The last thing I want is to be a bore. (Not true; the last thing I want is another biopsy, but I think I made that pretty clear already.) However, I did leave my post last week on a bit of a cliffhanger, so I thought I would give an update on my medical progress before returning to regular programming.
First of all, hello, I’m still here. So that’s good news.
I reported to surgery last Thursday at 6 a.m. where I joined a group of about seven others scheduled for various procedures. We changed into our gowns (not together, obviously) and were escorted en masse to a staging area with numbered chairs and beds.
We each sat in our assigned place, and one after another we were approached by members of the surgical team who asked questions and then darted away. It was like speed dating but without the wine.
Eventually they called me in. I lay back on the table as everyone busied around me. A mask was placed on my face, something was injected, and I felt my soul being sucked out of me. It was just like when I watched The Girl on the Train a couple of nights later.
I woke up with six holes stapled shut across my abdomen and a tube inserted where no tube should ever be.
At the end of the afternoon, my doctor came by to tell me he was pleased with the surgery and that everything around my now non-existent prostate looked good. He also told me I didn’t have many lymph nodes to remove. So this: did you know people had varying numbers of lymph nodes? That seems a pretty imprecise way to run a human body.
I was released the next day. I’ll say this about hospitals: you don’t have to worry about a thing. They bring your food and pills, they check your vitals, and there are buttons to call for assistance or to adjust your position just so. By the second day, the nurses were quite interested in whether I had passed gas, but given that they discharged me before my having done so, maybe that was just personal curiosity.
So when I got home and had to do all these things myself, along with Deb and her amazing, patient care (in both senses of the word), I’ve tended to have had some down days.
Little things dragged me down. Fatigue, pain in my shoulders, not being able to do what I wanted, Phil Collins’ “One More Night” going through my head for, like, three straight days. The !$#?*! tube. General worrying about things. Have I passed gas? Have I passed too much gas? Is everything sterile? Is that even possible in this house?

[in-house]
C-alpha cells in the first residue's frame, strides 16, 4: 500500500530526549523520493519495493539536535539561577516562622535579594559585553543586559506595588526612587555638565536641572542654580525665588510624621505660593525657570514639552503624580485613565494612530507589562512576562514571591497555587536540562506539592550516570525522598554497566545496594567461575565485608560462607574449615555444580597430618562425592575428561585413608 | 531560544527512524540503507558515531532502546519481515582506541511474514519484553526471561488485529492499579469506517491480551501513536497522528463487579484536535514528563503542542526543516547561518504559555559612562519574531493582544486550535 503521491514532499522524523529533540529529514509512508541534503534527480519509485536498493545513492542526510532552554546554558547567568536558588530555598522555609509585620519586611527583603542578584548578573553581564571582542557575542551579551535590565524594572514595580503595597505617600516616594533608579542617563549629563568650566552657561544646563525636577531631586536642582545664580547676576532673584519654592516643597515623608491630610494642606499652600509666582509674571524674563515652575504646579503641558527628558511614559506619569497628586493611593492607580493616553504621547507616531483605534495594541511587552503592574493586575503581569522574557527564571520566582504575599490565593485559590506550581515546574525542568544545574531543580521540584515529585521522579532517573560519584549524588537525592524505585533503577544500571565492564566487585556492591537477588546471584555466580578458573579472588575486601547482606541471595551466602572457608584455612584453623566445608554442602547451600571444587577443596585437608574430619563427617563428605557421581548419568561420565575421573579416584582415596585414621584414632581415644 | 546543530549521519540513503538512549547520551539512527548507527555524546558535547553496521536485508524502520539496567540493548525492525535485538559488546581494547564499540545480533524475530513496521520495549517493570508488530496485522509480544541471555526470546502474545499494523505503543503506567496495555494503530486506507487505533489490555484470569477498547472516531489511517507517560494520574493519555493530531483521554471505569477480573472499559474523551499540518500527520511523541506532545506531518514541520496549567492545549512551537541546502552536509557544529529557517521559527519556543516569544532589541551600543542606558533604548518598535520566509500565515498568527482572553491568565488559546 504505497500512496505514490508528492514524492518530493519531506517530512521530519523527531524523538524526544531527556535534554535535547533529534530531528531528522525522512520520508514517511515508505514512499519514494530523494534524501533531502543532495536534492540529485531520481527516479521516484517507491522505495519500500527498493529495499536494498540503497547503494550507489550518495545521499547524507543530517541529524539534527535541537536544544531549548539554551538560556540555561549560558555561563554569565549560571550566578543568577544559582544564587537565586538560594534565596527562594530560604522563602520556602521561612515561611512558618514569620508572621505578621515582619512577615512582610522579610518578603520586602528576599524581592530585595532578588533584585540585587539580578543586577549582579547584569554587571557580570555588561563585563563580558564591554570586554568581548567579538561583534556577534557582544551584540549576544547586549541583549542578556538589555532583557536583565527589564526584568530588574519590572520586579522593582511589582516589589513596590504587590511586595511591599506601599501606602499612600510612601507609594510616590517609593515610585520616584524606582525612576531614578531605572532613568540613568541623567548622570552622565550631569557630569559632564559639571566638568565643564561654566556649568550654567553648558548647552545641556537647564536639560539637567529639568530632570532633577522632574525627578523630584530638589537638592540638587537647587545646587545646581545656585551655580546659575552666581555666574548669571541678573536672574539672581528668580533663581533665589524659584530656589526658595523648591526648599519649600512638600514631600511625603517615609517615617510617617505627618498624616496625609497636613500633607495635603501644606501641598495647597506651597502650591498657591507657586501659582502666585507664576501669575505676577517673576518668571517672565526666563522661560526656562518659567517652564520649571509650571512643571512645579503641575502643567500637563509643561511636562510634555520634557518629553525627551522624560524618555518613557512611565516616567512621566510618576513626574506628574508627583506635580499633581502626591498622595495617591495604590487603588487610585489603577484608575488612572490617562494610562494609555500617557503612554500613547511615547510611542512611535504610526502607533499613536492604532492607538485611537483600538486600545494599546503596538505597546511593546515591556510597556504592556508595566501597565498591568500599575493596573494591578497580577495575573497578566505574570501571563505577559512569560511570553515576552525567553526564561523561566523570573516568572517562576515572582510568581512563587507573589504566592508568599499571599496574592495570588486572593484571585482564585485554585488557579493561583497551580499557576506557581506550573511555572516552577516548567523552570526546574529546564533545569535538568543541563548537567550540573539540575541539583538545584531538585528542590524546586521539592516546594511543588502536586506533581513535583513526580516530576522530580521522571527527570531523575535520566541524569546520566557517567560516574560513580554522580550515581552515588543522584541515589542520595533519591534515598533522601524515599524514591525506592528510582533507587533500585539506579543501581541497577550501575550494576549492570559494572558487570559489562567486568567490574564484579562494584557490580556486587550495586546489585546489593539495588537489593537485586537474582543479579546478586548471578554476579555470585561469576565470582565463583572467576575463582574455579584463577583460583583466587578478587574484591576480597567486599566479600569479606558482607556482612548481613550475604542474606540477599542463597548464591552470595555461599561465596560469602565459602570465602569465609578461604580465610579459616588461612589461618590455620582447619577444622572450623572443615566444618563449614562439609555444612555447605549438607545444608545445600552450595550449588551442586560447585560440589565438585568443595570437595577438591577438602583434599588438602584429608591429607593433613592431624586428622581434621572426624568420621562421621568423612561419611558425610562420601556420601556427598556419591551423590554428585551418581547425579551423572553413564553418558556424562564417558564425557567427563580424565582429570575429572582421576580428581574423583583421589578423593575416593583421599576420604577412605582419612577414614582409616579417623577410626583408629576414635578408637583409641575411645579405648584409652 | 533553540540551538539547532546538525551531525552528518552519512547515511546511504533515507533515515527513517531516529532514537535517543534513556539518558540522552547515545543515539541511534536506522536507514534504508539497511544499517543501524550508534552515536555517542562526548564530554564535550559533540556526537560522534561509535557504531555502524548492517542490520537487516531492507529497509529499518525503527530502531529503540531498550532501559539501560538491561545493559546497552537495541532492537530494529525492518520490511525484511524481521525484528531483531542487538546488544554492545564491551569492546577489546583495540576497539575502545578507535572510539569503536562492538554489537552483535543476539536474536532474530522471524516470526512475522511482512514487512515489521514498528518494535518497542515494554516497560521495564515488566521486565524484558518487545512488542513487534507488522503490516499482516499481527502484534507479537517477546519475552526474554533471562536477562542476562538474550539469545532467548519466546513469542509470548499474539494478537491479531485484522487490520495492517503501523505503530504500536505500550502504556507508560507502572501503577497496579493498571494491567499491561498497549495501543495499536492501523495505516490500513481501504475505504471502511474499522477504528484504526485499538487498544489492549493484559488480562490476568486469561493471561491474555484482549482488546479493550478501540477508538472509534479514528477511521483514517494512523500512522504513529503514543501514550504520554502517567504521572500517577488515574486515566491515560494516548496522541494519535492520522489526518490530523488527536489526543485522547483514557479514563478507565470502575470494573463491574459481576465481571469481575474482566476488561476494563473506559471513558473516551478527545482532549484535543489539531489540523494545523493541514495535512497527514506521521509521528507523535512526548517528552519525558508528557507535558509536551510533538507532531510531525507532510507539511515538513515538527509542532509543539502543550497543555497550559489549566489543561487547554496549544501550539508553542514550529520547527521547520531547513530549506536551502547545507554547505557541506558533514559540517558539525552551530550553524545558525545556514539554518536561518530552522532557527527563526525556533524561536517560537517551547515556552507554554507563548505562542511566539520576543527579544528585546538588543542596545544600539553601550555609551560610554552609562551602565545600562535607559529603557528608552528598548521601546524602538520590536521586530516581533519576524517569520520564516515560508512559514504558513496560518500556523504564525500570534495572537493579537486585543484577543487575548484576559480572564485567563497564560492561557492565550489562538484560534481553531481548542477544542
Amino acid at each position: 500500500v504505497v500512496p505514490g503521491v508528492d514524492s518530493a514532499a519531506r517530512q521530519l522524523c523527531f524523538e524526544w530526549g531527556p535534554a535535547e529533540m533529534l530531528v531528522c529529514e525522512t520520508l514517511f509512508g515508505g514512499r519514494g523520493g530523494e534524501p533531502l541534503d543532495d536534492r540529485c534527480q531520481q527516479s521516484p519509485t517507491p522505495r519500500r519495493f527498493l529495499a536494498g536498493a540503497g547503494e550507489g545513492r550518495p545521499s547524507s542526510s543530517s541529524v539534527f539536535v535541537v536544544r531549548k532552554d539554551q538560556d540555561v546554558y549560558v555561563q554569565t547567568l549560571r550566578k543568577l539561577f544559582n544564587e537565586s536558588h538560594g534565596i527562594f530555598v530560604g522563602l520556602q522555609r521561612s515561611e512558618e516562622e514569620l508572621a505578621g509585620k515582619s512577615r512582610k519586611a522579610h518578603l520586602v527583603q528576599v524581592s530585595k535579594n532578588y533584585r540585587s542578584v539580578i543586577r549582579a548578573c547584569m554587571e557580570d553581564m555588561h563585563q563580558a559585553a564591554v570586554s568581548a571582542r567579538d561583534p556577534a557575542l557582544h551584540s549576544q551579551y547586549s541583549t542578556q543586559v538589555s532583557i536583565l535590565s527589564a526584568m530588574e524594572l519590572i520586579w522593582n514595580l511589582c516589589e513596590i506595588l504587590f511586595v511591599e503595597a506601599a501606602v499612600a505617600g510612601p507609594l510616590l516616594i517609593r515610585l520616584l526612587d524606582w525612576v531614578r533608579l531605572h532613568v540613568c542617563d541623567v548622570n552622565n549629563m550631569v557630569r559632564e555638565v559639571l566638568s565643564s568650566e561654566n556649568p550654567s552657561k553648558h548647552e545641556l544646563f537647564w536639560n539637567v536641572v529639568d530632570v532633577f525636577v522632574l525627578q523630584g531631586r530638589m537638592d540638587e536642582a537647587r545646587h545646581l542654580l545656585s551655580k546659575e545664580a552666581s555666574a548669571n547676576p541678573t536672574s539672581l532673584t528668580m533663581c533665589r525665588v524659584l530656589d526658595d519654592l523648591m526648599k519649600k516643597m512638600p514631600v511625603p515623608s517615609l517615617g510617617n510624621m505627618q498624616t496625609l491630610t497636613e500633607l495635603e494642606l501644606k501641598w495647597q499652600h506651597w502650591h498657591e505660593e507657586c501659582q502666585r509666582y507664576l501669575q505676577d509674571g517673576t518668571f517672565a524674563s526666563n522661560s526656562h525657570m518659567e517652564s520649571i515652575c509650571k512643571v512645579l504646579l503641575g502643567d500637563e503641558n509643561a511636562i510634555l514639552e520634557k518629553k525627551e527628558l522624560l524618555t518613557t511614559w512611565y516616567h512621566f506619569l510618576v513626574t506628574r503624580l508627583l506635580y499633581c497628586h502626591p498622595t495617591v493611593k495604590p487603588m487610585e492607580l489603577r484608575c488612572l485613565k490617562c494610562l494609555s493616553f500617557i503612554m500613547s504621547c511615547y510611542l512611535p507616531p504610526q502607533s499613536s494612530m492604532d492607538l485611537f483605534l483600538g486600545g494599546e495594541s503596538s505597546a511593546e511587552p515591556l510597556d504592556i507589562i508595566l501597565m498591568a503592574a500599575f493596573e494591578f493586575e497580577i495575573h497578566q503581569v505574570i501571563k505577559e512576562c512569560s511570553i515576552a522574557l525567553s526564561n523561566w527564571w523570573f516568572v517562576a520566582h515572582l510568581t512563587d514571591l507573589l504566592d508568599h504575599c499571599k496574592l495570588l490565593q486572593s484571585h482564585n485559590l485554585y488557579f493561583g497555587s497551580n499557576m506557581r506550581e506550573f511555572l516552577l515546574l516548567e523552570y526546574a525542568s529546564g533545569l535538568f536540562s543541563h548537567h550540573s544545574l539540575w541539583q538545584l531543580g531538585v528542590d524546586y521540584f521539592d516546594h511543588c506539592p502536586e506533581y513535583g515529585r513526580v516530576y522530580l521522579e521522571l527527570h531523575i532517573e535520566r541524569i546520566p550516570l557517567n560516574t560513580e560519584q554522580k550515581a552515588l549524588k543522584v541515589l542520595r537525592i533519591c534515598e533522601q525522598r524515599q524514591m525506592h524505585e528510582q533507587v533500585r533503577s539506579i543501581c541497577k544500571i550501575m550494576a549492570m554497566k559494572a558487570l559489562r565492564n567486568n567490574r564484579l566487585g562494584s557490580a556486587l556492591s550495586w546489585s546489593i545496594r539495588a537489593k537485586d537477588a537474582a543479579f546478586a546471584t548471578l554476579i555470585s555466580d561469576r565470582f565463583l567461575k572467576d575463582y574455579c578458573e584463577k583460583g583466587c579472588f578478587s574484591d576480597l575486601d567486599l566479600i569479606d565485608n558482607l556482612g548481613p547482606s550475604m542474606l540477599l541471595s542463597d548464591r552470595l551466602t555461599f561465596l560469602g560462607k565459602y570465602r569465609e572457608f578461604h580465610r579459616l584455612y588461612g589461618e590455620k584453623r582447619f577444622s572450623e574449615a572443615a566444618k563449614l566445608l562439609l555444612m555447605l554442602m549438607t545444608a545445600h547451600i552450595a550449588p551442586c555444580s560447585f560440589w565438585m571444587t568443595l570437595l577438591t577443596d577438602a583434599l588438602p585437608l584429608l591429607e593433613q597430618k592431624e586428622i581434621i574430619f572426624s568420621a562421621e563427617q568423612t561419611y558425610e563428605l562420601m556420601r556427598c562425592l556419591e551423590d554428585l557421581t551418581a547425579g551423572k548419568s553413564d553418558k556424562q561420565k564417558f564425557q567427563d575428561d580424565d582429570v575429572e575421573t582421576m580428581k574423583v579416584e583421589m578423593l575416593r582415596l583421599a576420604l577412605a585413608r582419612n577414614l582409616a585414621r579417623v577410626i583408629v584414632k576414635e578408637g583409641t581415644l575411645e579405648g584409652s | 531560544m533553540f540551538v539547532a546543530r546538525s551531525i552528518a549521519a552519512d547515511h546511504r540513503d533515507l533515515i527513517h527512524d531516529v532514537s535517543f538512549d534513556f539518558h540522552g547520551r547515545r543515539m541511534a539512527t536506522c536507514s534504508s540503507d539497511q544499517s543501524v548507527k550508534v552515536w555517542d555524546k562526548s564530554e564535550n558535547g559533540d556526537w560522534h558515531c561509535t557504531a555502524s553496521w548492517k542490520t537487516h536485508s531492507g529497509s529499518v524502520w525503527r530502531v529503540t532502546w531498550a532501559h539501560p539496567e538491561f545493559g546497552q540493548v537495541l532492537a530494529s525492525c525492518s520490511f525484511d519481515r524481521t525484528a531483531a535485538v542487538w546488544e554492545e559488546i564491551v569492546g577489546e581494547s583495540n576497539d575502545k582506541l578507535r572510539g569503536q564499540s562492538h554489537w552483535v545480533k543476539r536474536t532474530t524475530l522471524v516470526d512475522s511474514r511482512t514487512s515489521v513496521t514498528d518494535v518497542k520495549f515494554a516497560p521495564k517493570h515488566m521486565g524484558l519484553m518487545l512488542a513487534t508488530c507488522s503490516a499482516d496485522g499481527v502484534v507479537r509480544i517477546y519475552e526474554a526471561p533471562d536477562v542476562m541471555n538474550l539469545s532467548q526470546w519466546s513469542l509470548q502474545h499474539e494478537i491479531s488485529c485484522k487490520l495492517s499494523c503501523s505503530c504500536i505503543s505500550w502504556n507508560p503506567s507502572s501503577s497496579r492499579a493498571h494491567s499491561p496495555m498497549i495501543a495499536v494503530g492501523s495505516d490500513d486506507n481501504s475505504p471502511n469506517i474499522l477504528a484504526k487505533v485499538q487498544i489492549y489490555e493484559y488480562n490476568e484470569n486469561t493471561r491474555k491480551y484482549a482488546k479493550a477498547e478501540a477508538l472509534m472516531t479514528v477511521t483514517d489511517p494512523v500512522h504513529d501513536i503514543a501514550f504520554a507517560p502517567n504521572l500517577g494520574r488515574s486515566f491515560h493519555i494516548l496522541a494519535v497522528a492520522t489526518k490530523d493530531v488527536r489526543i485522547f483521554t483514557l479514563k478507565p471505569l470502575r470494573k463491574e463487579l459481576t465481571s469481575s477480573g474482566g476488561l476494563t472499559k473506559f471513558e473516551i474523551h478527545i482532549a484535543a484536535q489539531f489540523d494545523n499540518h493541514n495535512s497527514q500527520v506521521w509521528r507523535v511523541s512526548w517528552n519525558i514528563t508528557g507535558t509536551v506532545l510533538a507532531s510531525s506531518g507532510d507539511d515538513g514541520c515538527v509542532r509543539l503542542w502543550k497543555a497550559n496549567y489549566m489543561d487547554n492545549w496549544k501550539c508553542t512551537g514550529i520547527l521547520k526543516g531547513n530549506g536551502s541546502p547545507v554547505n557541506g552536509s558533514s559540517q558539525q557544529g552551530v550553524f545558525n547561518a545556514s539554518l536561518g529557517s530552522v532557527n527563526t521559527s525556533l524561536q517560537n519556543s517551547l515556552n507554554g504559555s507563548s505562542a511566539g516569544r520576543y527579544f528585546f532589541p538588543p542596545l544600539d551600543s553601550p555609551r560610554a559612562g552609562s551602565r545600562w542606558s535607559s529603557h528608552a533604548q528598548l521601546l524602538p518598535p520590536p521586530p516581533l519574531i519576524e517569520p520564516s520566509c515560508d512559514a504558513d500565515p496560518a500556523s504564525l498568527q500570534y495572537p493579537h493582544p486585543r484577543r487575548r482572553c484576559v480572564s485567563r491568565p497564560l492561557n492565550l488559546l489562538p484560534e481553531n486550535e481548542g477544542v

Many kind and beautiful people read last week’s column and congratulated me on being brave, optimistic and good humoured about it all. Indeed, I should be ecstatic that the cancer is out of me. And I am certainly relieved. But I think I may also be in a kind of mourning for my old body before it betrayed me, my old life before it changed for good. Just because it’s good news doesn’t mean I’m not sad.
I actually hesitated putting my story out there, but now I’m so glad I did, because I’ve received so many messages of support, so many stories of people who have kicked cancer’s ass. And these never fail to revive me from my funk (a good shower also helps).
Emails, texts, comments, people stopping by.
Annis sharing her story about how leaving the body behind leads to greater faith in the spirit.
Sarah who offered to send me dried seal jerky “because nothing is as bad as that.”
Mark sending me a pic of his planned reading material (Hemingway, vintage Mad).
Altan confirming that the Western way of saying “no” by shaking one’s head back and forth has no meaning in Turkey.
Kim and Annie sending funny videos.
Andy popping in.
Mike dropping by with a card from my co-workers that made me tear up.
Steve and Karen knowing what fun can be had with helium balloons.
Rebecca openly cussing cancer.
Laurie calling me (more cussing).
My lovely family familying.
So many others, too many to name, so many kind thoughts and wishes from near and far. This has given me cheer. My body may have let me down, but my friends haven’t. This has been the best medicine.
And that is all.